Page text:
Archive for April, 2008

Follow-Up: Pat Riley Down To One Ball

Several weeks ago, I posted a link to a story about Pat Riley’s decision to flee the scene of the crime against basketball known as the 2007-08 Miami Heat to check out some enjoyable games, namely the ones in the NCAA Tournament that involved Michael Beasley (and O.J. Mayo!)

The money quote there, in my estimation, was this underrated gem:

“I happen to have two titles but it’s one job,” Riley said of holding the dual title of team president. “I have to balance both balls here.”

Well, I am sad to report that Riley has decided he is no longer capable of keeping both balls aloft.

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Because It’s Never Too Early To Start…

Given the success of the wacky formula I came up with to predict the outcomes of college basketball games, I’ve decided to try my hand at creating a similar formula to predict the outcomes of NFL games. Readers, new and old, maybe have a couple questions about this.

The new group might ask, “Hey, stupid, why don’t you try to create a formula to get a better grip on picking baseball winners. Or are you satisfied with that 192-190 record?” To which I respond, there are quite enough formulas out there that try their hand at predicting baseball. The world doesn’t need yet another one, and I wouldn’t even know where to begin since the game is far more complex, in my estimation, than football or hoops.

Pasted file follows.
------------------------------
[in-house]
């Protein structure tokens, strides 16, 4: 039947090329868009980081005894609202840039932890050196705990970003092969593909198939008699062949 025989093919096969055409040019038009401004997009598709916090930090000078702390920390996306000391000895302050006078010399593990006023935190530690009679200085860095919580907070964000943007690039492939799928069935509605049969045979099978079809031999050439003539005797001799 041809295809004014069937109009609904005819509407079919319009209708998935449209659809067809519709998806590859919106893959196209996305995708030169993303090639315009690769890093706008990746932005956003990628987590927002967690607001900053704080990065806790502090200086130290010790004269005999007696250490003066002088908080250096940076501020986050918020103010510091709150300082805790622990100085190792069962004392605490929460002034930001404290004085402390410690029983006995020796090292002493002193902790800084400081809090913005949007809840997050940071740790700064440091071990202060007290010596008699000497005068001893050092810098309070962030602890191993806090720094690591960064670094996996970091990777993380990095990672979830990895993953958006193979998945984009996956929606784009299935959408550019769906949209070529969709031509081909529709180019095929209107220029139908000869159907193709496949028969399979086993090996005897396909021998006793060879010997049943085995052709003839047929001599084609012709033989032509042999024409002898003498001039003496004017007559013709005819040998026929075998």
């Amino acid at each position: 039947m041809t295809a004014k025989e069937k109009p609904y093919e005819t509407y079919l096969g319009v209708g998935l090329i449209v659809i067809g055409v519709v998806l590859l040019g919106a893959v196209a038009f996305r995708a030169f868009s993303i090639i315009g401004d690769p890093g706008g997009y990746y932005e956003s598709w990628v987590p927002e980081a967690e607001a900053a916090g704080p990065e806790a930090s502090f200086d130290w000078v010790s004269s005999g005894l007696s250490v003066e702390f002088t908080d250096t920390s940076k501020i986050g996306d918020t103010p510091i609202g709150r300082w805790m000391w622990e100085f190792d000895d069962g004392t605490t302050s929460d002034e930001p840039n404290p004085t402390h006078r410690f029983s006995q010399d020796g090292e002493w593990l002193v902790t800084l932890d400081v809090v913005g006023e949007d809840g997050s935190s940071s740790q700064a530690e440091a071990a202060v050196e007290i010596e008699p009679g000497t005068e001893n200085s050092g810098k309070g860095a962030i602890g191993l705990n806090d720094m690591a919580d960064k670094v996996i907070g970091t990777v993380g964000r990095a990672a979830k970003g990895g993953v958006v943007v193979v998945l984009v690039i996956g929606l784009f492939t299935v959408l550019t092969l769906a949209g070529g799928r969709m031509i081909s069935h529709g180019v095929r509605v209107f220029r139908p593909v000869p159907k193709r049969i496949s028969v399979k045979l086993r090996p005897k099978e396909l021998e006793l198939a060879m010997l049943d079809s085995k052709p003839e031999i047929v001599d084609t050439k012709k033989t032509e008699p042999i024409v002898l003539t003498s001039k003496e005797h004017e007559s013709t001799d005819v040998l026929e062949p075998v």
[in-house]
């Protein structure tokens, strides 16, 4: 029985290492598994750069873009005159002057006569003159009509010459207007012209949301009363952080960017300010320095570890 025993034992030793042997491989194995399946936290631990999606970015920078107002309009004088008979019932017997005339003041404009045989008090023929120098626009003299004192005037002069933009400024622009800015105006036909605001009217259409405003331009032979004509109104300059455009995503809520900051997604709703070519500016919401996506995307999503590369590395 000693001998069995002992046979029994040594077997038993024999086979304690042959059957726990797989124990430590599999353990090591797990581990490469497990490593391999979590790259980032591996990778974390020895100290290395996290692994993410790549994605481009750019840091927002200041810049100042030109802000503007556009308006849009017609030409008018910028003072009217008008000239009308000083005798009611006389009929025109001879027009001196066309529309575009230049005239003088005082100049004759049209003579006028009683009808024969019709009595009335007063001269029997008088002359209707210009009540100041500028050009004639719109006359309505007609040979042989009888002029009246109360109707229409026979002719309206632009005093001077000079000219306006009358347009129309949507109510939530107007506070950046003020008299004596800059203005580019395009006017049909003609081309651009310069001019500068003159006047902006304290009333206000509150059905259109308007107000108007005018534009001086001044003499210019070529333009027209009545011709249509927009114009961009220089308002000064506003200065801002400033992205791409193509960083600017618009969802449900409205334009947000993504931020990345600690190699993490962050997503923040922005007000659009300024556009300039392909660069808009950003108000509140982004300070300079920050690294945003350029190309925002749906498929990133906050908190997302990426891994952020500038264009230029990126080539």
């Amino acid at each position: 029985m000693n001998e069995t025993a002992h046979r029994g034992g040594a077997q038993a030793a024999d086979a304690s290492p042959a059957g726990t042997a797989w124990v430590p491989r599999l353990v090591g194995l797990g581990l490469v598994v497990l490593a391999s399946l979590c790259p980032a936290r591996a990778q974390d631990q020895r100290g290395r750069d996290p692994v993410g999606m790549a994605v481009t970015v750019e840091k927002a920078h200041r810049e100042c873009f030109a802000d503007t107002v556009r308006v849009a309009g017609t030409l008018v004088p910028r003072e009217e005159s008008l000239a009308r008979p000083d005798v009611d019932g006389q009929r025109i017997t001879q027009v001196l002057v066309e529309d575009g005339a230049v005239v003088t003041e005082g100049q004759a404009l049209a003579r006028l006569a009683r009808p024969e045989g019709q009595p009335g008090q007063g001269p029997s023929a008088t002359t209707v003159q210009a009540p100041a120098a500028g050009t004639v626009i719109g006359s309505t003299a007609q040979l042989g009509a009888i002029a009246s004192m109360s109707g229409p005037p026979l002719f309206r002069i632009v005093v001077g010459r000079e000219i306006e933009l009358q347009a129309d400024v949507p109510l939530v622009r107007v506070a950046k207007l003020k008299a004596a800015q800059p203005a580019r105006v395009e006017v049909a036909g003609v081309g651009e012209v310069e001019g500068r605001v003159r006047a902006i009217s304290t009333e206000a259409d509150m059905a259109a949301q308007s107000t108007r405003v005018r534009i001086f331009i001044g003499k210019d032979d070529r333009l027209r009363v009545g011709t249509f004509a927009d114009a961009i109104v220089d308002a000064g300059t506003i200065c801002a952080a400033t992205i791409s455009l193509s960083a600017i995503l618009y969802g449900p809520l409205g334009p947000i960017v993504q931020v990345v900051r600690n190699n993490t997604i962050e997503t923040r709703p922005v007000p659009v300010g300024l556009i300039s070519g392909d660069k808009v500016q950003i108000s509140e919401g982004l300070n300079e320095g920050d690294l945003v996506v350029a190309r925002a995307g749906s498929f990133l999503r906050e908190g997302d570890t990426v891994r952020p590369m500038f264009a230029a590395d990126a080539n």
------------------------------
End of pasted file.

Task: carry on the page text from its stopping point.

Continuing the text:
The old group, meanwhile, might derisively remark, “Too bad you made that bet and lost to a computer, huh, dipshit? That’s what you get for mouthing off to Arrow Smith! Now your precious little formula can only be applied to professional football!” And to that group I say, touche.

Of course, there’s the whole matter of whether this heavily statistically-reliant formula should, in fact, be considered “my” picks. Essentially, I’m letting the numbers do the talking. But that’s a debate to be contested on another day.

Once I figure out exactly what stats and what-have-you that I’m going to plug into the formula, I’ll get started. It’s obviously a work in progress, but then again, I should have plenty of time to tinker with it before the season starts in September. (One thing’s for sure: sacks will be looked at. [Wow, that came out wrong. {That may have, too.}])

I’ll keep you posted.

(Oh, by the way, that ground ball pitchers vs. speedy hitters study was a bust. I’ll post the Excel link at some point, but I can officially say that there is little if any correlation present besides an increased window of opportunity to steal bases.)

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New York Daily News: Roger Clemens May Be A Cheater

.....Dad?

Oh my goodness. Goodness gracious.

Roger Clemens carried on a decade-long affair with country star Mindy McCready, a romance that began when McCready was a 15-year-old aspiring singer performing in a karaoke bar and Clemens was a 28-year-old Red Sox ace and married father of two, several sources have told the Daily News.

The revelations could torpedo claims of an unsullied character that are central to the defamation suit Clemens filed Jan. 6 against his former personal trainer Brian McNamee.

I would imagine that banging a 15-year-old girl outside of wedlock would classify as a character-sullying moment. Damn this conservative society we live in.

Fun trivia note: I’m adopted, and my biological mother was 15 years old when she gave birth to me, then took one look at the ugly baby she had produced and…

OH MY GOD. MY FIRST NAME BEGINS WITH K.

This is not good.

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Breakthrough Study: Getting Caught Stealing Somewhat Disadvantageous

I spent my LAST DAY OF FREEDOM sleeping, getting a haircut, watching the Papal mass at Yankee Stadium, and, yes, running some numbers for one of my ridiculous brainstorms in which I make an effort to figure shit out as it relates to sports.